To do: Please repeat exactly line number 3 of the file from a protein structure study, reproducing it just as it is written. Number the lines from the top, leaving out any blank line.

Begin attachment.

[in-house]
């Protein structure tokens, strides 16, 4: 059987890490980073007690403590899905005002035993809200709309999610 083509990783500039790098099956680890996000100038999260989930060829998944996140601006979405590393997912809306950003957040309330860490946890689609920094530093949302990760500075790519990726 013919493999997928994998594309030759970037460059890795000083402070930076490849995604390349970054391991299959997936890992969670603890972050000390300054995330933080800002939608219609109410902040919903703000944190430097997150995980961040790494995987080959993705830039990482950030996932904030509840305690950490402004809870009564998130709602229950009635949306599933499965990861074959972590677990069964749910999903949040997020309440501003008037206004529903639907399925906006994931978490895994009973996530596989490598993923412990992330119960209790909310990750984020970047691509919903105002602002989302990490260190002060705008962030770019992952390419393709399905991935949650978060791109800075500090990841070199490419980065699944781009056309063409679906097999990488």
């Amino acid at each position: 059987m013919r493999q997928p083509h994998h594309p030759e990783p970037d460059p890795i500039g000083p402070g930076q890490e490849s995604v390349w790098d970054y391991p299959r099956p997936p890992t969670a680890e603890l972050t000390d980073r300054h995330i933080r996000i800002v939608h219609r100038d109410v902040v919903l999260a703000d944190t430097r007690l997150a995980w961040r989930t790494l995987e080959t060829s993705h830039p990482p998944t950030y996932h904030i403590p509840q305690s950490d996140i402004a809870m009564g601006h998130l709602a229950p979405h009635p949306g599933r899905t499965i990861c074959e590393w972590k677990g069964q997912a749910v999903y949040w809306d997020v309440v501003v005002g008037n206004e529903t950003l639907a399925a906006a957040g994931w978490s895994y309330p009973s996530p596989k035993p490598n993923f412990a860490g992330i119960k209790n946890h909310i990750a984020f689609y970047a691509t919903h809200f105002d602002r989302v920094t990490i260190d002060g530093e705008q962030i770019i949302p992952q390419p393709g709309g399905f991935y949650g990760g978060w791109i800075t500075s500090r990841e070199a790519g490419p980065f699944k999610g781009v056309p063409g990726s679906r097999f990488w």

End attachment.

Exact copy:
């Amino acid at each position: 059987m013919r493999q997928p083509h994998h594309p030759e990783p970037d460059p890795i500039g000083p402070g930076q890490e490849s995604v390349w790098d970054y391991p299959r099956p997936p890992t969670a680890e603890l972050t000390d980073r300054h995330i933080r996000i800002v939608h219609r100038d109410v902040v919903l999260a703000d944190t430097r007690l997150a995980w961040r989930t790494l995987e080959t060829s993705h830039p990482p998944t950030y996932h904030i403590p509840q305690s950490d996140i402004a809870m009564g601006h998130l709602a229950p979405h009635p949306g599933r899905t499965i990861c074959e590393w972590k677990g069964q997912a749910v999903y949040w809306d997020v309440v501003v005002g008037n206004e529903t950003l639907a399925a906006a957040g994931w978490s895994y309330p009973s996530p596989k035993p490598n993923f412990a860490g992330i119960k209790n946890h909310i990750a984020f689609y970047a691509t919903h809200f105002d602002r989302v920094t990490i260190d002060g530093e705008q962030i770019i949302p992952q390419p393709g709309g399905f991935y949650g990760g978060w791109i800075t500075s500090r990841e070199a790519g490419p980065f699944k999610g781009v056309p063409g990726s679906r097999f990488w």